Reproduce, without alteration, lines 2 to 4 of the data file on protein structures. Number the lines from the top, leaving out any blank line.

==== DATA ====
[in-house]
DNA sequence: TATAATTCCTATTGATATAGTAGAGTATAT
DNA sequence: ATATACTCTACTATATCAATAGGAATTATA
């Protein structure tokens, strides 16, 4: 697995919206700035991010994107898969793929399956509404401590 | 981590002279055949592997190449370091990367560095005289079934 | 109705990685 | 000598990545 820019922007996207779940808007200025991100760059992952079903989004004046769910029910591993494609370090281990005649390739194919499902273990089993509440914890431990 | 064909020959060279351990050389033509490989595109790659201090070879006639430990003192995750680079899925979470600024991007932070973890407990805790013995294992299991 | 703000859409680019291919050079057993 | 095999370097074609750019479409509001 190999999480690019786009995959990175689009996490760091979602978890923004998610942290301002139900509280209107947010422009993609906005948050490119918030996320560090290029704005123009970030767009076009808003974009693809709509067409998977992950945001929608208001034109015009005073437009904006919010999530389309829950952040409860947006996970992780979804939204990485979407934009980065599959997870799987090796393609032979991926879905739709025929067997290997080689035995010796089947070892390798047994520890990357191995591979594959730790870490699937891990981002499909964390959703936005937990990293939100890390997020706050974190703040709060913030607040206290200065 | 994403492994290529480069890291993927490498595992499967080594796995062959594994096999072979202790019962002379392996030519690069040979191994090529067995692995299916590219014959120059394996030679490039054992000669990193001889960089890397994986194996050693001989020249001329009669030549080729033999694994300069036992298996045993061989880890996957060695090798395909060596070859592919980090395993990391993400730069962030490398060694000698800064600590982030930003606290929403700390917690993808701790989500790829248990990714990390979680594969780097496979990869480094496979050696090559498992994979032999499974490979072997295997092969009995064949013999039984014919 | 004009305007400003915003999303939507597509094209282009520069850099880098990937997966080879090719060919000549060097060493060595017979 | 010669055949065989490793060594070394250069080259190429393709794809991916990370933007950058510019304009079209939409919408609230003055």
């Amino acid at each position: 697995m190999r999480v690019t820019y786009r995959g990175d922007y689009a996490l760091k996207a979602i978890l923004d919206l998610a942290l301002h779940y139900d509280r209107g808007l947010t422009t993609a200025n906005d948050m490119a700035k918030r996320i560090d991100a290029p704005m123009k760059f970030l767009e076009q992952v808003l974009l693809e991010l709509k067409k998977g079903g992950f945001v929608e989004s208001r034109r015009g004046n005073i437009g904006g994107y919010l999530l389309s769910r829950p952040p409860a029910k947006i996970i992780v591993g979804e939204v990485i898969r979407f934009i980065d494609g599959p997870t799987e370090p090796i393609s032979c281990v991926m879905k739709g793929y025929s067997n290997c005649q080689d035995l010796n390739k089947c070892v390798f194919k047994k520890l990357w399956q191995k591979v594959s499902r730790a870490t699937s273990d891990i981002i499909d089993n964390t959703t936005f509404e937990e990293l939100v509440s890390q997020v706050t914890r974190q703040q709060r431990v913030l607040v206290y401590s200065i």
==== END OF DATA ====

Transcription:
DNA sequence: TATAATTCCTATTGATATAGTAGAGTATAT
DNA sequence: ATATACTCTACTATATCAATAGGAATTATA
């Protein structure tokens, strides 16, 4: 697995919206700035991010994107898969793929399956509404401590 | 981590002279055949592997190449370091990367560095005289079934 | 109705990685 | 000598990545 820019922007996207779940808007200025991100760059992952079903989004004046769910029910591993494609370090281990005649390739194919499902273990089993509440914890431990 | 064909020959060279351990050389033509490989595109790659201090070879006639430990003192995750680079899925979470600024991007932070973890407990805790013995294992299991 | 703000859409680019291919050079057993 | 095999370097074609750019479409509001 190999999480690019786009995959990175689009996490760091979602978890923004998610942290301002139900509280209107947010422009993609906005948050490119918030996320560090290029704005123009970030767009076009808003974009693809709509067409998977992950945001929608208001034109015009005073437009904006919010999530389309829950952040409860947006996970992780979804939204990485979407934009980065599959997870799987090796393609032979991926879905739709025929067997290997080689035995010796089947070892390798047994520890990357191995591979594959730790870490699937891990981002499909964390959703936005937990990293939100890390997020706050974190703040709060913030607040206290200065 | 994403492994290529480069890291993927490498595992499967080594796995062959594994096999072979202790019962002379392996030519690069040979191994090529067995692995299916590219014959120059394996030679490039054992000669990193001889960089890397994986194996050693001989020249001329009669030549080729033999694994300069036992298996045993061989880890996957060695090798395909060596070859592919980090395993990391993400730069962030490398060694000698800064600590982030930003606290929403700390917690993808701790989500790829248990990714990390979680594969780097496979990869480094496979050696090559498992994979032999499974490979072997295997092969009995064949013999039984014919 | 004009305007400003915003999303939507597509094209282009520069850099880098990937997966080879090719060919000549060097060493060595017979 | 010669055949065989490793060594070394250069080259190429393709794809991916990370933007950058510019304009079209939409919408609230003055």